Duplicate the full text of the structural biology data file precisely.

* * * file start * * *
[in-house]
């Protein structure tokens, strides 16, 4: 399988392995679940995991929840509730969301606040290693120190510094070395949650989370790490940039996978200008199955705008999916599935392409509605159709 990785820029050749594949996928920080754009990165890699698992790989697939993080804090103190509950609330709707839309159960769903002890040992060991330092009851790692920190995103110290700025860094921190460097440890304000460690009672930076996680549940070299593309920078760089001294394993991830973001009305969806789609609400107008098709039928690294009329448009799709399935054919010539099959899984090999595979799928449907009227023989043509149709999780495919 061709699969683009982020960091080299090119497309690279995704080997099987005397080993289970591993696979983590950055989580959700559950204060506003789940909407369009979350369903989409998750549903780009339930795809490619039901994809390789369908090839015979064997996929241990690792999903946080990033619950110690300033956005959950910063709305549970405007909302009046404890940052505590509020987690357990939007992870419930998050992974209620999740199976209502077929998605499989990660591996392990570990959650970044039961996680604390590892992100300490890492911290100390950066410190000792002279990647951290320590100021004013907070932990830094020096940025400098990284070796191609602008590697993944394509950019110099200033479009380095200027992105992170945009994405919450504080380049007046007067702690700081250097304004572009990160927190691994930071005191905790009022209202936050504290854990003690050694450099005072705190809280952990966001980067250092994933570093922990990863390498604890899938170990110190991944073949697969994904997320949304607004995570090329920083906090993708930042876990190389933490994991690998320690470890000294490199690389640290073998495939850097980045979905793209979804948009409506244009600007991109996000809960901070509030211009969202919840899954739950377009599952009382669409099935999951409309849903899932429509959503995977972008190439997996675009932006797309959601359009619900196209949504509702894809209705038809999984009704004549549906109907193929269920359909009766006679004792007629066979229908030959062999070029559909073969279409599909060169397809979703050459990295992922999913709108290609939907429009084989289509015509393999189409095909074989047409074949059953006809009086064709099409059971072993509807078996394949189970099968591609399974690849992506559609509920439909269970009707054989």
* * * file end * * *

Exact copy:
[in-house]
């Protein structure tokens, strides 16, 4: 399988392995679940995991929840509730969301606040290693120190510094070395949650989370790490940039996978200008199955705008999916599935392409509605159709 990785820029050749594949996928920080754009990165890699698992790989697939993080804090103190509950609330709707839309159960769903002890040992060991330092009851790692920190995103110290700025860094921190460097440890304000460690009672930076996680549940070299593309920078760089001294394993991830973001009305969806789609609400107008098709039928690294009329448009799709399935054919010539099959899984090999595979799928449907009227023989043509149709999780495919 061709699969683009982020960091080299090119497309690279995704080997099987005397080993289970591993696979983590950055989580959700559950204060506003789940909407369009979350369903989409998750549903780009339930795809490619039901994809390789369908090839015979064997996929241990690792999903946080990033619950110690300033956005959950910063709305549970405007909302009046404890940052505590509020987690357990939007992870419930998050992974209620999740199976209502077929998605499989990660591996392990570990959650970044039961996680604390590892992100300490890492911290100390950066410190000792002279990647951290320590100021004013907070932990830094020096940025400098990284070796191609602008590697993944394509950019110099200033479009380095200027992105992170945009994405919450504080380049007046007067702690700081250097304004572009990160927190691994930071005191905790009022209202936050504290854990003690050694450099005072705190809280952990966001980067250092994933570093922990990863390498604890899938170990110190991944073949697969994904997320949304607004995570090329920083906090993708930042876990190389933490994991690998320690470890000294490199690389640290073998495939850097980045979905793209979804948009409506244009600007991109996000809960901070509030211009969202919840899954739950377009599952009382669409099935999951409309849903899932429509959503995977972008190439997996675009932006797309959601359009619900196209949504509702894809209705038809999984009704004549549906109907193929269920359909009766006679004792007629066979229908030959062999070029559909073969279409599909060169397809979703050459990295992922999913709108290609939907429009084989289509015509393999189409095909074989047409074949059953006809009086064709099409059971072993509807078996394949189970099968591609399974690849992506559609509920439909269970009707054989």